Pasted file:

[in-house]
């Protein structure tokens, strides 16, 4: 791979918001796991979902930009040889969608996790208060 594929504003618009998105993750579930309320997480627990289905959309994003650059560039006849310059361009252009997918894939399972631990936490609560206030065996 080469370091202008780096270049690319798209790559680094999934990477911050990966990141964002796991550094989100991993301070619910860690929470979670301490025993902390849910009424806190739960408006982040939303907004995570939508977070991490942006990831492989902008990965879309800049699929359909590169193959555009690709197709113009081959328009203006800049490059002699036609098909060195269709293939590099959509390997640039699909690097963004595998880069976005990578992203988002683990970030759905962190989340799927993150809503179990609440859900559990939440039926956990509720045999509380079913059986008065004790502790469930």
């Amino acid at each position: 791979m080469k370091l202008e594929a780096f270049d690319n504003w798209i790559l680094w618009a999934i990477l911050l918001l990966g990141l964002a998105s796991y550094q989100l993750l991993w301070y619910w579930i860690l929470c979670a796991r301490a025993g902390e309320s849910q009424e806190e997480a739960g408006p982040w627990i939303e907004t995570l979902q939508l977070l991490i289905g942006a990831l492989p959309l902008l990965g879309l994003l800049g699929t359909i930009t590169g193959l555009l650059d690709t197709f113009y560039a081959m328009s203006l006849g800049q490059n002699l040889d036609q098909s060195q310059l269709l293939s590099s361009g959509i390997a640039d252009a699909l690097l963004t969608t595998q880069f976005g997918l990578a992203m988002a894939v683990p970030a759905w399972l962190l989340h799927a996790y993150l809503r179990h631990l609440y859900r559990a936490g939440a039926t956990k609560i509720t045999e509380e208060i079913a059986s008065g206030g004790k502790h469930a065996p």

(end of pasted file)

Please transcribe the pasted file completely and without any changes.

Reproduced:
[in-house]
């Protein structure tokens, strides 16, 4: 791979918001796991979902930009040889969608996790208060 594929504003618009998105993750579930309320997480627990289905959309994003650059560039006849310059361009252009997918894939399972631990936490609560206030065996 080469370091202008780096270049690319798209790559680094999934990477911050990966990141964002796991550094989100991993301070619910860690929470979670301490025993902390849910009424806190739960408006982040939303907004995570939508977070991490942006990831492989902008990965879309800049699929359909590169193959555009690709197709113009081959328009203006800049490059002699036609098909060195269709293939590099959509390997640039699909690097963004595998880069976005990578992203988002683990970030759905962190989340799927993150809503179990609440859900559990939440039926956990509720045999509380079913059986008065004790502790469930």
């Amino acid at each position: 791979m080469k370091l202008e594929a780096f270049d690319n504003w798209i790559l680094w618009a999934i990477l911050l918001l990966g990141l964002a998105s796991y550094q989100l993750l991993w301070y619910w579930i860690l929470c979670a796991r301490a025993g902390e309320s849910q009424e806190e997480a739960g408006p982040w627990i939303e907004t995570l979902q939508l977070l991490i289905g942006a990831l492989p959309l902008l990965g879309l994003l800049g699929t359909i930009t590169g193959l555009l650059d690709t197709f113009y560039a081959m328009s203006l006849g800049q490059n002699l040889d036609q098909s060195q310059l269709l293939s590099s361009g959509i390997a640039d252009a699909l690097l963004t969608t595998q880069f976005g997918l990578a992203m988002a894939v683990p970030a759905w399972l962190l989340h799927a996790y993150l809503r179990h631990l609440y859900r559990a936490g939440a039926t956990k609560i509720t045999e509380e208060i079913a059986s008065g206030g004790k502790h469930a065996p």